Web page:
You can name one primary beneficiary, and that person will receive all of your inheritable benefits. You can also designate multiple people, who will each inherit a portion of the assets. If you don’t specify what part they should each receive, they will each generally receive equal parts.

Your primary beneficiary is the person you would most like to receive your inheritable assets when you die. The contingent beneficiary will only receive the assets if the primary benefit either cannot accept the benefit, such as if they died before you, or if they decline the assets.

What is the difference between a contingent beneficiary and a co-beneficiary?

The contingent beneficiary can receive your assets only if your primary beneficiary dies before you or declines the inheritance. But it’s also possible to have a second primary beneficiary. This person is the co-beneficiary.

A co-beneficiary could work in a few different ways. First, your two co-beneficiaries could split your assets evenly if you die. Another option is that you specify what percentage of your assets each person would get. Or, in your will, you can dictate which specific assets go to which beneficiary.

For example, let’s say you’re designating your life insurance beneficiaries, but don’t have a spouse or dependent that you want the money to go to. Instead, you might choose to add your siblings as co-beneficiaries so if you pass away, they will each receive a proportion of your death benefit.

Who should be your contingent beneficiary?

You can choose whomever you want as your contingent beneficiary. The primary beneficiary is most often the person closest to you who depends on your income — This is often a spouse or child of yours. Your contingent beneficiary is usually also a close loved one, such as a parent or sibling. But ultimately, for your accounts, you can choose whomever you want as the contingent beneficiary.

The one exception is that children under the age of 18 usually cannot legally accept an inheritance. You can name a child as your contingent beneficiary, but you’ll have to put some other guidelines in place as well. You’ll have to designate someone as the child’s legal guardian, or trustee, who will accept the money on their behalf.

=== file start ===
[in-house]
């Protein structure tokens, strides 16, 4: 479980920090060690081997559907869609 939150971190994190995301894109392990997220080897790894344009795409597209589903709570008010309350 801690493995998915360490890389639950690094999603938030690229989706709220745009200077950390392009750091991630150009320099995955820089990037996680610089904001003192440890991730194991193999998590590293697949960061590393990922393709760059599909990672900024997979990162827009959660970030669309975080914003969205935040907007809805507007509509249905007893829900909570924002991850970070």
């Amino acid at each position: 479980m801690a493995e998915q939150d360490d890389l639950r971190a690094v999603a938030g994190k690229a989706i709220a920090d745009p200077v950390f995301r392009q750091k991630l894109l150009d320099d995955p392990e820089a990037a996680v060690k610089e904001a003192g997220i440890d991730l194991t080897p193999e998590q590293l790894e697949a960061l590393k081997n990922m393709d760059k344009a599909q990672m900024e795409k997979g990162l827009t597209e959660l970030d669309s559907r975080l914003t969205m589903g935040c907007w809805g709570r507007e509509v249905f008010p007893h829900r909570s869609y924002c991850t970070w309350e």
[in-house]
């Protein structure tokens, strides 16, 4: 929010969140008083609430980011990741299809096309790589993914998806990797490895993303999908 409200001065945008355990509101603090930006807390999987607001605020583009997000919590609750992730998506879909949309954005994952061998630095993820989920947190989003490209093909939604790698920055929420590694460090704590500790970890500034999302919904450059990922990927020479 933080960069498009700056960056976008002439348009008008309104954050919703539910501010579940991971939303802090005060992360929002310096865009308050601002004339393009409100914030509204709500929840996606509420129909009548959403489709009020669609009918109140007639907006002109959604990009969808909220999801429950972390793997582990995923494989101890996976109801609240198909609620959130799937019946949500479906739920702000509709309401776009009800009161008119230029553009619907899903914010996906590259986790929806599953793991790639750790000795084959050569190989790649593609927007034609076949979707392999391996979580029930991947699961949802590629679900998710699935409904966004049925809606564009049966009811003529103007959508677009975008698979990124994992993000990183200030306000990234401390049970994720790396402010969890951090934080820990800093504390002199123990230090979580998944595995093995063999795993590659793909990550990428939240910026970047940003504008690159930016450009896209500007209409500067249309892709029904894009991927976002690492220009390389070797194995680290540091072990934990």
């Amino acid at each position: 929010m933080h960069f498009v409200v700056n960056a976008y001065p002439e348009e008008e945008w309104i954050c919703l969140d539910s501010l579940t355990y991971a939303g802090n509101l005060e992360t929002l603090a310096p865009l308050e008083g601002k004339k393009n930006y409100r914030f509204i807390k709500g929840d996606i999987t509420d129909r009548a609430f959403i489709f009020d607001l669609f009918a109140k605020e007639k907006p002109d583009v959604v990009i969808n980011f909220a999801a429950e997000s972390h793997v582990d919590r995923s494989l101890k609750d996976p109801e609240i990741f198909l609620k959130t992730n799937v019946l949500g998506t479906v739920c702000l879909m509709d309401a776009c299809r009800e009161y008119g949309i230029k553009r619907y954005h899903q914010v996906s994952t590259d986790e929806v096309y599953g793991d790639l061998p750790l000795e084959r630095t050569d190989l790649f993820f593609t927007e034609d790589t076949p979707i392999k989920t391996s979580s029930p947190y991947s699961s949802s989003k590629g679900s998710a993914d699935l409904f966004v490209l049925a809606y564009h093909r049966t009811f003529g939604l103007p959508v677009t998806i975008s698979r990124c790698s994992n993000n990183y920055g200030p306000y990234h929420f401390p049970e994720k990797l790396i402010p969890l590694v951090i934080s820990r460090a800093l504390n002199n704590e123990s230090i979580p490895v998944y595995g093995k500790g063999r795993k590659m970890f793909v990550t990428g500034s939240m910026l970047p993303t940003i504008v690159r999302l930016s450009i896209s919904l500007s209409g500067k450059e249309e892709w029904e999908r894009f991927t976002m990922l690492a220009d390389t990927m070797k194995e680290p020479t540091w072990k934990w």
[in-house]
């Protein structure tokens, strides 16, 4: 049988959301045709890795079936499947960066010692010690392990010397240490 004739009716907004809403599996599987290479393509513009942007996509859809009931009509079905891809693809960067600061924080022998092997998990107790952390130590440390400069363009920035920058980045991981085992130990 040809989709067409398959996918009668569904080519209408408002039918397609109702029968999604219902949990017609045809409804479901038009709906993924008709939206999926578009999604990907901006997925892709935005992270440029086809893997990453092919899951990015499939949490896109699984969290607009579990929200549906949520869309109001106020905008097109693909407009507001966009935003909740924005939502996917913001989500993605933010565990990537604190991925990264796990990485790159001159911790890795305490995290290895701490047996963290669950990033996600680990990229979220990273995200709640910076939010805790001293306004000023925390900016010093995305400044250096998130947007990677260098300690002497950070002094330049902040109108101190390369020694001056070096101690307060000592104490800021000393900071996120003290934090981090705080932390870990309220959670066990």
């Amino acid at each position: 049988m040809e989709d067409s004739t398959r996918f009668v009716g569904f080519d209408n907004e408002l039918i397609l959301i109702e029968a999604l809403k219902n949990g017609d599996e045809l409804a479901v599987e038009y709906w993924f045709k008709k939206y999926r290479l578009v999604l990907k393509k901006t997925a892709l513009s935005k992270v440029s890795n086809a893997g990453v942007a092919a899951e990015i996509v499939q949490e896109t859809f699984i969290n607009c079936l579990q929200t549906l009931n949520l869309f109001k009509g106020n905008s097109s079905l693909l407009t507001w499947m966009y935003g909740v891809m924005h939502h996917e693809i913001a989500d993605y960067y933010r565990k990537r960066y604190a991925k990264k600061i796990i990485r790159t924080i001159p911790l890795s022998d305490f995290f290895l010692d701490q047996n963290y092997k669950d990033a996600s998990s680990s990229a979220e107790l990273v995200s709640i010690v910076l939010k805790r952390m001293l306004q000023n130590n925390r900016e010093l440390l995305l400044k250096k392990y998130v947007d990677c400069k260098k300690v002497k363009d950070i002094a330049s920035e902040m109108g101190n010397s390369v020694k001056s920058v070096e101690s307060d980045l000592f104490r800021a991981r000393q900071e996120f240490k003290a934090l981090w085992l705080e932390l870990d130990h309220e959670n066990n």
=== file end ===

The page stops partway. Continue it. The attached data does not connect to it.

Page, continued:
In some cases, an individual might need to be as old as 21 years old to receive a benefit from a life insurance policy or an estate. For example, an 18-year-old in Colorado can only inherit up to $10,000. If the amount is more substantial, they have to wait until 21 to receive it.

You can also choose more than one contingent beneficiary if you want. A parent might designate their spouse as the primary beneficiary. You could name all of your adult children as your contingent beneficiaries. Then, if your spouse dies before you, the contingent beneficiaries would each receive an equal portion of your assets.

In most cases, you can go back and change your contingent beneficiary later. To do that, you would just need to contact the insurance company or other entity that holds your inheritable assets like your life insurance policy. The only exception is if your account is irrevocable, which can be the case with some insurance policies and trusts.

In reality, it would be a good idea to reevaluate your primary and contingent beneficiaries occasionally. A lot can change over several years, which may result in your wanting to change your beneficiaries.

For example, you may have gotten divorced and no longer want to name your ex-spouse as your beneficiary. And if you have children from that marriage who aren’t old enough to accept an inheritance, you’ll have to decide who you would want to accept it on their behalf.

You could also be proactive and change your account beneficiaries if your primary beneficiary dies. In that case, you could re-designate your contingent beneficiary as the primary and choose an alternative contingent beneficiary.

Your contingent beneficiary also doesn’t have to be a person. Instead, you could choose a charity or non-profit organization that is near and dear to your heart to receive the money if your primary beneficiary cannot.

What is a tertiary beneficiary?

A tertiary beneficiary is a person who would receive your inheritable assets if the primary and contingent beneficiaries are both unable or unwilling to do so. Think of this person as the contingent beneficiary to your contingent beneficiary.

It is not likely that the tertiary beneficiary would end up inheriting your assets. One example of when this might be possible is if you, your primary beneficiary, and your contingent beneficiary all die either in the same event or very close together.

For example, let’s say you are married with two children — One of your children is over the age of 18, and one is under the age of 18. Your spouse is your primary beneficiary, and your adult child is the contingent beneficiary. If you, your spouse, and your adult child were to all die in a car accident together, your assets would go to a tertiary beneficiary (if you have one).